Although keratoconus is associated with corneal thinning, available evidence indicates that ultrasonic corneal pachymetry is not as accurate as videokeratography in diagnosing keratoconus. Rabinowitz et al (1998) compared the accuracy of ultrasonic pachymetry measurements and videokeratography-derived indices in distinguishing keratoconus patients from those with normal eyes. The investigators measured corneal thickness by ultrasonic pachymetry at the center and inferior margins of the pupil of 142 normal and 99 keratoconus patients. The corneal surface topography of patients was studied with videokeratography. The investigators reported that the range of corneal thickness in normal and keratoconic eyes overlapped considerably. The investigators reported that videokeratography indices provided a 97.5 % correct classification rate and pachymetry data, an 86.0 % rate (p < 0.01). The investigators concluded that keratoconus is more accurately distinguished from the normal population by videokeratography-derived indices than by ultrasonic pachymetry measurements. The investigators posited that this may be due to the large variation in corneal thickness in the normal population or the inability of ultrasonic pachymetry to accurately detect the location of corneal thinning in keratoconus by measuring standard points on the cornea. The investigators concluded that pachymetry should not be relied on to exclude or diagnose keratoconus because the false-negative and false-positive rates are unacceptably higher than those obtained by videokeratography.
Sultan and colleagues (2002) examined corneal thickness, curvature, and morphology with the Orbscan Topography System I in patients with Marfan syndrome (MFS) and studied MFS with in-vivo confocal microscopy. This prospective, clinical, comparative case series included 60 eyes of 31 patients with MFS and 32 eyes of 17 control subjects. First, biomicroscopic examination was conducted to search for ectopia lentis. Then, mean keratometry and ocular refractive power were calculated by the autokeratorefractometer. In each group, the Orbscan System I mean (and mean simulated) keratometry and pachymetric measurements (at the central location and at 8 mid-peripheral locations) were obtained and compared, and correlations were established. In-vivo confocal microscopy was performed to evaluate tissue morphology and Z-scan analysis of 14 thin MFS corneas compared with 14 control corneas. A significant decrease (ANOVA, p < 0.0001) of mean simulated keratometry measurement appeared in the MFS group (sim K, 40.8 +/- 1.4 D) compared with the control group (42.9 +/- 1.1 D). Pachymetry in the MFS group was significantly decreased (p < 0.0001) compared with that in the control group, in the center (respectively, 502 +/- 41.9 microm and 552 +/- 23.6 microm) and the 8 mid-peripheral locations. Ectopia lentis was highly linked with mean keratometry and pachymetry (p < 0.0001). Confocal microscopy performed on MFS-affected thin corneas confirmed the corneal thinning and showed an opaque stromal matrix, and Z-scan profiles were abnormal with increased stromal back scattering of light. The authors concluded that MFS is known to be associated with a flattened cornea. This study demonstrated an association with corneal thinning and described confocal microscopy findings in MFS. While the finding of this study that used the Orbscan System (a slit-scanning light method) is interesting, there is currently a lack of evidence to support the use of ultrasound pachymetry in the diagnosis of MFS.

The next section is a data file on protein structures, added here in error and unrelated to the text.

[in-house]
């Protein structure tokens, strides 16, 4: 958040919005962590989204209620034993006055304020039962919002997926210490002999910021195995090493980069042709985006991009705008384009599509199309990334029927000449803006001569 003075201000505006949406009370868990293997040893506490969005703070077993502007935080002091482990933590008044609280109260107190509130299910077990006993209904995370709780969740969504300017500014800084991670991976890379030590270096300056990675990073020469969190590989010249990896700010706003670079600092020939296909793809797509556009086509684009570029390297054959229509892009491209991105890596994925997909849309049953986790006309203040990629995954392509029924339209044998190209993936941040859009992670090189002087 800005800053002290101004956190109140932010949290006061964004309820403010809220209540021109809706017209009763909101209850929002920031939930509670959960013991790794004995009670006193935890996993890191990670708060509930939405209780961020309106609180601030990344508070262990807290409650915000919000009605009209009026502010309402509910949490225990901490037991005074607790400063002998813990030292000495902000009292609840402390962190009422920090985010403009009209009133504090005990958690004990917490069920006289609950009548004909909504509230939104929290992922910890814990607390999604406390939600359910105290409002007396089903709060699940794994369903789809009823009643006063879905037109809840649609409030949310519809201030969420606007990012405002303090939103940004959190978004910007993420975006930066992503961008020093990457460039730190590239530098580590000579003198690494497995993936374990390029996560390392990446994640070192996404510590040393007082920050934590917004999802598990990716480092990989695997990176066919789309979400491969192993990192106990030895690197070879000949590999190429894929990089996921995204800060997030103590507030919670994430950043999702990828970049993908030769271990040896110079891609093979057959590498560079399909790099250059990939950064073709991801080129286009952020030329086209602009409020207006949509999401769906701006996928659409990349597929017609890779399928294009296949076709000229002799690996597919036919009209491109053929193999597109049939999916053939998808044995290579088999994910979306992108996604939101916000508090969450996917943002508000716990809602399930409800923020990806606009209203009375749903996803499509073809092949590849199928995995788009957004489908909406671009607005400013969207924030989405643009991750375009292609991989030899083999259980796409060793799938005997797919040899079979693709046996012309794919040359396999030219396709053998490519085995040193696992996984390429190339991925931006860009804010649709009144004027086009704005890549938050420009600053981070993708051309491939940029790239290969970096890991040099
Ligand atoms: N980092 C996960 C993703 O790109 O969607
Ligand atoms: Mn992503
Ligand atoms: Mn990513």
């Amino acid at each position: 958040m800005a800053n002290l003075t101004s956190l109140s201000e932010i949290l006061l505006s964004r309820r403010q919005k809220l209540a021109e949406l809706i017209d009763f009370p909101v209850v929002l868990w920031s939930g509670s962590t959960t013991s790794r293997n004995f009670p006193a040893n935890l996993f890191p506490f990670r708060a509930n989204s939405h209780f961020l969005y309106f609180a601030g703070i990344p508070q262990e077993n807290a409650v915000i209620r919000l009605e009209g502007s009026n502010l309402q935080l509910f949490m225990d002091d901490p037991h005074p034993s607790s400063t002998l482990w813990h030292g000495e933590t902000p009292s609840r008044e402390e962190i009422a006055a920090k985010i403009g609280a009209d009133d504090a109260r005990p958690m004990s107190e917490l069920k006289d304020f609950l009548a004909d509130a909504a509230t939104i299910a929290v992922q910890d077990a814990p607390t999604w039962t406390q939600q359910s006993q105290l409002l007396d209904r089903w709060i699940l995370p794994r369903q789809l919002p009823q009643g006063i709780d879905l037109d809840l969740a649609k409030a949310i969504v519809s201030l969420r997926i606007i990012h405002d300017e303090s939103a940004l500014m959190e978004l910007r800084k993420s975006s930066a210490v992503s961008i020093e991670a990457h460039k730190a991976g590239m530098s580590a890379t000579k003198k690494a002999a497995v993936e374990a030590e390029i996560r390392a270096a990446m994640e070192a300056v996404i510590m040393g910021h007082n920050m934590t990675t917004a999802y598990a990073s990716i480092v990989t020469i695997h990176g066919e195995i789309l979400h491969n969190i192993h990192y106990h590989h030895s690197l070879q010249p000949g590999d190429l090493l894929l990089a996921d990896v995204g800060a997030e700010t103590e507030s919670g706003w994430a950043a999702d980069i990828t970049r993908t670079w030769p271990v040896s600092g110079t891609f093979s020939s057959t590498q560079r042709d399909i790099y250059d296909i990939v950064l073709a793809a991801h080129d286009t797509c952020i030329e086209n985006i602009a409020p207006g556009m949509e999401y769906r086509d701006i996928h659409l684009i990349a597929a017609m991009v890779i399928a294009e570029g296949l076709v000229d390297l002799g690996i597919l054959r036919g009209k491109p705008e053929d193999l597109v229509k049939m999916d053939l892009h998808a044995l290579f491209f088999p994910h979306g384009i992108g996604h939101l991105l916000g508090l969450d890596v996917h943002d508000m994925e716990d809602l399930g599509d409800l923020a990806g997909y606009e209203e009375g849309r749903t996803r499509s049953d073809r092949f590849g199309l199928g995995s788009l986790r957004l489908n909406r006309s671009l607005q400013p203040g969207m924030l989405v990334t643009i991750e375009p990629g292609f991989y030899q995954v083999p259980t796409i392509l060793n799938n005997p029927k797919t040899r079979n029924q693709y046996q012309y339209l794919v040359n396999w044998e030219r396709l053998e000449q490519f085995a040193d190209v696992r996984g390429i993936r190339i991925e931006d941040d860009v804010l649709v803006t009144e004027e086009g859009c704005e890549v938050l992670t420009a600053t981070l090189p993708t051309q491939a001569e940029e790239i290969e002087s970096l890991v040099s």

|CPT Codes / HCPCS Codes / ICD-10 Codes|
|Information in the [brackets] below has been added for clarification purposes.  Codes requiring a 7th character are represented by "+":|
|ICD-10 codes will become effective as of October 1, 2015:|
|CPT codes covered if selection criteria are met:|
|76514||Ophthalmic ultrasound, diagnostic; corneal pachymetry, unilateral or bilateral (determination of corneal thickness)|
|CPT codes not covered for indications listed in the CPB:|
|66830 - 66984||Removal of cataract|
|Other CPT codes related to the CPB:|
|65710 - 65775||Keratoplasty|
|92020||Gonioscopy (separate procedure)|
|92100 - 92130||Serial tonometry and tonography|
|Other HCPCS codes related to the CPB:|
|G0117||Glaucoma screening for high risk patients furnished by an optometrist or ophthalmologist|
|G0118||Glaucoma screening for high risk patients furnished under the direct supervision of an optometrist or ophthalmologist|
|S0800||Laser in situ keratomileusis (LASIK)|
|S0810||Photorefractive keratectomy (PRK)|
|S0812||Phototherapeutic keratectomy (PTK)|
|ICD-10 codes covered if selection criteria are met:|
|H18.10 - H18.239||Corneal edema and bullous keratopathy|
|H18.51||Endothelial corneal dystrophy [Fuchs' only]|
|H18.59||Other hereditary corneal dystrophies [posterior polymorphous corneal dystrophy]|
|H40.001 - H40.33x4
H40.50x0 - H42
|H40.40x0 - H40.43x4||Glaucoma secondary to eye inflammation|
|H47.231 - H47.239||Glaucomatous optic atrophy [cupping]|
|Q15.0||Congenital glaucoma [Buphthalmos]|
|T86.840||Corneal transplant rejection|
|Z94.7||Corneal transplant status|
|ICD-10 codes not covered for indications listed in the CPB [not all-inclusive]:|
|B50.0 - B54||Malaria|
|H18.461 - H18.469||Peripheral corneal degeneration [Terrien's corneal marginal degeneration]|
|H18.601 - H18.629||Keratoconus|
|H25.011 - H26.9
|Age-related and other cataract|
|M05.40 - M06.9||Rheumatoid arthritis [not covered for monitoring plaquenil]|
|M32.0 - M32.0||Systemic lupus erythematosus (SLE) [not covered for monitoring plaquenil]|
|Q87.40 - Q87.43||Marfan's syndrome|
|T37.2x1+ - T37.2x4+||Poisoning by antimalarials and drugs acting on other blood protozoa|
|Z13.5||Encounter for screening for eye and ear disorders|